“Always go back to the T”, my friend would tell me, pointing at the red crossing lines on the floor. What I think he failed to recognise, or maybe simply chose to ignore, was that by the time I’d run to the corner of the room to try and return one of his infamous drop-shots, my legs were consistently too banjaxed to get back to the centre of the room. I left the first session in a sweaty state, having made a right show of myself. But the feeling I experienced walking home wasn’t embarrassment or dejection. It was hunger. An insatiable desire to improve. Despite not being able to move my legs the next day, I already agreed with my friends that I would be back for the Friday session in a few days’ time.
For the first few weeks I tried to focus on one specific aspect of the sport to learn and work on – getting consistent at connecting with the ball, improving my movement around the court, making my serves more difficult to return. By the time the two hour session was over, I would feel pretty confident that I had a good grasp on one aspect of the game, only to come back four days later to learn something new and find myself right back at square one. By far the most difficult thing to do was to put everything I’d learned together when playing a match.
This is true of almost any sport, but one of the worst things you can do while playing squash is to think too much. Trying to remember the right way to hold my racket while telling my feet to run in very specific diagonal directions proved to be a recipe for disaster. There is also the possibility that your opponent could, at any given time, accidentally pelt the ball at you at far-too-many kilometres per hour. It wasn’t until I put all of these things out of my head that I started to notice some improvements. You’re going to smash your racket against the wall. You’re going to look like an idiot scampering to reach a dropshot. You’re going to trip over your own feet. You’re going to get hit by the ball, and most of the time, it will be by accident.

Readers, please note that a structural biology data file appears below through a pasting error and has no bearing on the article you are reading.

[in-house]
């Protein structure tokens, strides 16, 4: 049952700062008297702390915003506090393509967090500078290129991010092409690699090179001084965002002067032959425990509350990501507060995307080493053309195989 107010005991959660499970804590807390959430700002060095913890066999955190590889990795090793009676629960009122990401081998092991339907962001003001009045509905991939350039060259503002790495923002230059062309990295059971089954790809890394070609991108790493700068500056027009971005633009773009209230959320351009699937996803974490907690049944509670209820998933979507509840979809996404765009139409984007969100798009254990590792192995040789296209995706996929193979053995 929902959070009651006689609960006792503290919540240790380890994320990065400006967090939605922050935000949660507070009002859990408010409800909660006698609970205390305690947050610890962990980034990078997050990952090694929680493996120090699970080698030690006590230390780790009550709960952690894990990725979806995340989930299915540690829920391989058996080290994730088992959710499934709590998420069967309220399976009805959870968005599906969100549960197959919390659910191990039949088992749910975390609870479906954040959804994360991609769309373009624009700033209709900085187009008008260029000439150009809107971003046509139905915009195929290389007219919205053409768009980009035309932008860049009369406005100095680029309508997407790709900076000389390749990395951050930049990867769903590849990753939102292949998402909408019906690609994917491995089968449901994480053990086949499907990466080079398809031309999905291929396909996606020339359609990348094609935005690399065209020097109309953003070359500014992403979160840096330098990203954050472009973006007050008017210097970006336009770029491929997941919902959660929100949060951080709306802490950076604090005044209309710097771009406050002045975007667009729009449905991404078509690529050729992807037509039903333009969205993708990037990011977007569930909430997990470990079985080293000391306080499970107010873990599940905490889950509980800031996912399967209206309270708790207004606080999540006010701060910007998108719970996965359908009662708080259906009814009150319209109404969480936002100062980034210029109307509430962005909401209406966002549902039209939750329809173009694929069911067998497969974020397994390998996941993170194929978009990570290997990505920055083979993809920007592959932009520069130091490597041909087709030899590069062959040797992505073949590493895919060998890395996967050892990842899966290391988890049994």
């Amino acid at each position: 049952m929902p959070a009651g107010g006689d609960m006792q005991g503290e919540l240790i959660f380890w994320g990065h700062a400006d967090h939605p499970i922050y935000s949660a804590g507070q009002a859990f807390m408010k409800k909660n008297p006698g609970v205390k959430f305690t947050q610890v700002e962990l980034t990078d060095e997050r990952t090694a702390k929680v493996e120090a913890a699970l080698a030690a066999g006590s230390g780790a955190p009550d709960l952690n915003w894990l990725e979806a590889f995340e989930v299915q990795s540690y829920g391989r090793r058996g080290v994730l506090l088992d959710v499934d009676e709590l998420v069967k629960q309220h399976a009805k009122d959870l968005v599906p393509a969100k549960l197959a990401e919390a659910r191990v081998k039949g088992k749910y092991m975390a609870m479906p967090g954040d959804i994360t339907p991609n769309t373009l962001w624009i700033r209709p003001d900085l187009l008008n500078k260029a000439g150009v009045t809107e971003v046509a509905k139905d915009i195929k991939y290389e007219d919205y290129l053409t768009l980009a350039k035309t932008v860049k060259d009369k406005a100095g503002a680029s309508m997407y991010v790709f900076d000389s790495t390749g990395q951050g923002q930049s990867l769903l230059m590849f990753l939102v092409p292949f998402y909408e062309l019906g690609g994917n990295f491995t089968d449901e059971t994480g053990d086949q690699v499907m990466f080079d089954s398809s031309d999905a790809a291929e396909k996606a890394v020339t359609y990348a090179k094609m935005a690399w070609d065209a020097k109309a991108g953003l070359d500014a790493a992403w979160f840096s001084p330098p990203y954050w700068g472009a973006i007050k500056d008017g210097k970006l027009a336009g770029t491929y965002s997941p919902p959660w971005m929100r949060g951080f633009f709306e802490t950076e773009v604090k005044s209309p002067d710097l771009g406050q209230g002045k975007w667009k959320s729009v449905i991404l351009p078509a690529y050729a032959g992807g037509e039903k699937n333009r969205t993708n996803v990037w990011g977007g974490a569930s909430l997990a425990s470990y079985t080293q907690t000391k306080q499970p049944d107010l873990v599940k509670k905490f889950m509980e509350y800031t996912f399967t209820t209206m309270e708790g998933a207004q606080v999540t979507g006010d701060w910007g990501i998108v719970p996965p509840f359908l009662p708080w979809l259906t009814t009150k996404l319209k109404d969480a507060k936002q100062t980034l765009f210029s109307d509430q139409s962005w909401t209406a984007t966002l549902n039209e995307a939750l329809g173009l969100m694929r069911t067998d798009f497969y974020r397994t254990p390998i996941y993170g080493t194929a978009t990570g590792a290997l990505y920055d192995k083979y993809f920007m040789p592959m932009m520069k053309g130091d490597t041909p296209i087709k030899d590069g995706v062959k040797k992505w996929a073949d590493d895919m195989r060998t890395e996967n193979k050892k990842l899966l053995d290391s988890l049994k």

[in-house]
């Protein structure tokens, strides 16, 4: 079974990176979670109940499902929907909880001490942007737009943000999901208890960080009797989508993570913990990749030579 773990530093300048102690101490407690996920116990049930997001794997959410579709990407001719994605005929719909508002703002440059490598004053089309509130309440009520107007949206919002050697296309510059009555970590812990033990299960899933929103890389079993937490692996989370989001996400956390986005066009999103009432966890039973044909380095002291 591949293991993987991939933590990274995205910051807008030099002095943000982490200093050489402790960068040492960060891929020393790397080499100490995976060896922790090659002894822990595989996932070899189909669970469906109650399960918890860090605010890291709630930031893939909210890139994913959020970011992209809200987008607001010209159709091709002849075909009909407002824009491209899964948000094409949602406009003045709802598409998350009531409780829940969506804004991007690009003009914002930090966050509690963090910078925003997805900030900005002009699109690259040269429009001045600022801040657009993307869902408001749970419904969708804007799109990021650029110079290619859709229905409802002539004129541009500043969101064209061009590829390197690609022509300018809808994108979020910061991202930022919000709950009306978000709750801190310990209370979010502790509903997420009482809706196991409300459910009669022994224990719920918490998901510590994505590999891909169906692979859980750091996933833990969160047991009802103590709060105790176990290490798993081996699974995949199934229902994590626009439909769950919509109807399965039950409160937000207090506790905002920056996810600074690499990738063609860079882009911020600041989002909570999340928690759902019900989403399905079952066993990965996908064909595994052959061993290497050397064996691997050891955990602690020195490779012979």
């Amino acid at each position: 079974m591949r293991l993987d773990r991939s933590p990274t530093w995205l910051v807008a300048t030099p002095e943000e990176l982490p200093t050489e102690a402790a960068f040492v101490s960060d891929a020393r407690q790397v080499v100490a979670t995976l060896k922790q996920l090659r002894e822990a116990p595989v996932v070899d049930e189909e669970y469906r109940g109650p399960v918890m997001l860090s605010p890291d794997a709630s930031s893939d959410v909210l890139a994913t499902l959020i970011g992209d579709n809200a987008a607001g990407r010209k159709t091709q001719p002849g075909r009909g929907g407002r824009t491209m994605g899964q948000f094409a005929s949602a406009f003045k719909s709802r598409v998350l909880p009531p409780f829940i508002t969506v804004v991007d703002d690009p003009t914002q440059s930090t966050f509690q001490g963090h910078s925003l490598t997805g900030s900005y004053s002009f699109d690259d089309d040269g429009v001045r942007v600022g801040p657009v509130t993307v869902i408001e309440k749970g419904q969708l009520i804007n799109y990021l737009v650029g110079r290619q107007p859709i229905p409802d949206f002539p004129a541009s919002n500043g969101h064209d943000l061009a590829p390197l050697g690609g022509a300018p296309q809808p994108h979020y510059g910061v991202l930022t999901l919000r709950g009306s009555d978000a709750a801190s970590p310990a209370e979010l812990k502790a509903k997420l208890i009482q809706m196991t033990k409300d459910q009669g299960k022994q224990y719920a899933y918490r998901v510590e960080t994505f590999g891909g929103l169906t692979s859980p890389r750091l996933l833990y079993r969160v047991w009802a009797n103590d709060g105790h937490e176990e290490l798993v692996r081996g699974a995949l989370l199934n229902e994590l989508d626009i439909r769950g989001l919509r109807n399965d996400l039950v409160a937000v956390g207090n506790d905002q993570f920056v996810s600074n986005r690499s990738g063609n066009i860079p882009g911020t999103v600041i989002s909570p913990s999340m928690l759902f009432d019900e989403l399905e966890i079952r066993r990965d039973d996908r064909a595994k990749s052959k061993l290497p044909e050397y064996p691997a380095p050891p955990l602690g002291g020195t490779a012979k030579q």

Even if I only got into the sport by accident, it’s been so cemented in my schedule that I don’t think I’d be able to quit
There was something oddly addicting about getting better. Week after week my friends and I started to have more competitive matches. Of course I would never admit it to them, but catching them out with a drop shot or powerful drive which elicited a reaction of “Wow, good shot!” gave me a form of validation that I haven’t experienced since my love of sport began in my early years of childhood. I got caught in a cycle of improvement and enjoyment that still hasn’t gone away six months later. The more I practised, the more I improved. The more I improved, the more I enjoyed it. The more I enjoyed it, the more I wanted to practise.
I haven’t looked back since September. I’ve met some great people and gotten to know them on the court. I’ve got some nice bruises to show off from being pelted with the ball. I’ve even got a shiny new racket to whack against the ground in frustration whenever I lose a point. Even if I only got into the sport by accident, it’s been so cemented in my schedule that I don’t think I’d be able to quit. With how successful my journey with squash has proved to be, I’m looking forward to the outcome of my next game of truth-or-dare jenga.